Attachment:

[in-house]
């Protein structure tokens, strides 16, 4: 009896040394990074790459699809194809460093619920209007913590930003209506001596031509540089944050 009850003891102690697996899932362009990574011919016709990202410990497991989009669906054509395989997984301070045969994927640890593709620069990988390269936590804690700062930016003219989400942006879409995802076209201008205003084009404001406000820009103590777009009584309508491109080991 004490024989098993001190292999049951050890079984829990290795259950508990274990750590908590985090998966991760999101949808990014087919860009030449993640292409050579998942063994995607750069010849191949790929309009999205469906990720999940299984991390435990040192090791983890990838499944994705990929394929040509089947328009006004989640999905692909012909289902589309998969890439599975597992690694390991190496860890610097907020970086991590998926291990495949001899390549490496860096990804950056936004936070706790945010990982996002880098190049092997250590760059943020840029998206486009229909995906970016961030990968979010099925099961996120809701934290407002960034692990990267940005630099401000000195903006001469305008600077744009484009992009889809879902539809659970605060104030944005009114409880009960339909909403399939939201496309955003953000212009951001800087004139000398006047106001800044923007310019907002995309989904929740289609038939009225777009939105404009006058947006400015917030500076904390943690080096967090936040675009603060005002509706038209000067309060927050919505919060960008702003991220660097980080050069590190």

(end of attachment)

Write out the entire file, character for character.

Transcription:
[in-house]
């Protein structure tokens, strides 16, 4: 009896040394990074790459699809194809460093619920209007913590930003209506001596031509540089944050 009850003891102690697996899932362009990574011919016709990202410990497991989009669906054509395989997984301070045969994927640890593709620069990988390269936590804690700062930016003219989400942006879409995802076209201008205003084009404001406000820009103590777009009584309508491109080991 004490024989098993001190292999049951050890079984829990290795259950508990274990750590908590985090998966991760999101949808990014087919860009030449993640292409050579998942063994995607750069010849191949790929309009999205469906990720999940299984991390435990040192090791983890990838499944994705990929394929040509089947328009006004989640999905692909012909289902589309998969890439599975597992690694390991190496860890610097907020970086991590998926291990495949001899390549490496860096990804950056936004936070706790945010990982996002880098190049092997250590760059943020840029998206486009229909995906970016961030990968979010099925099961996120809701934290407002960034692990990267940005630099401000000195903006001469305008600077744009484009992009889809879902539809659970605060104030944005009114409880009960339909909403399939939201496309955003953000212009951001800087004139000398006047106001800044923007310019907002995309989904929740289609038939009225777009939105404009006058947006400015917030500076904390943690080096967090936040675009603060005002509706038209000067309060927050919505919060960008702003991220660097980080050069590190």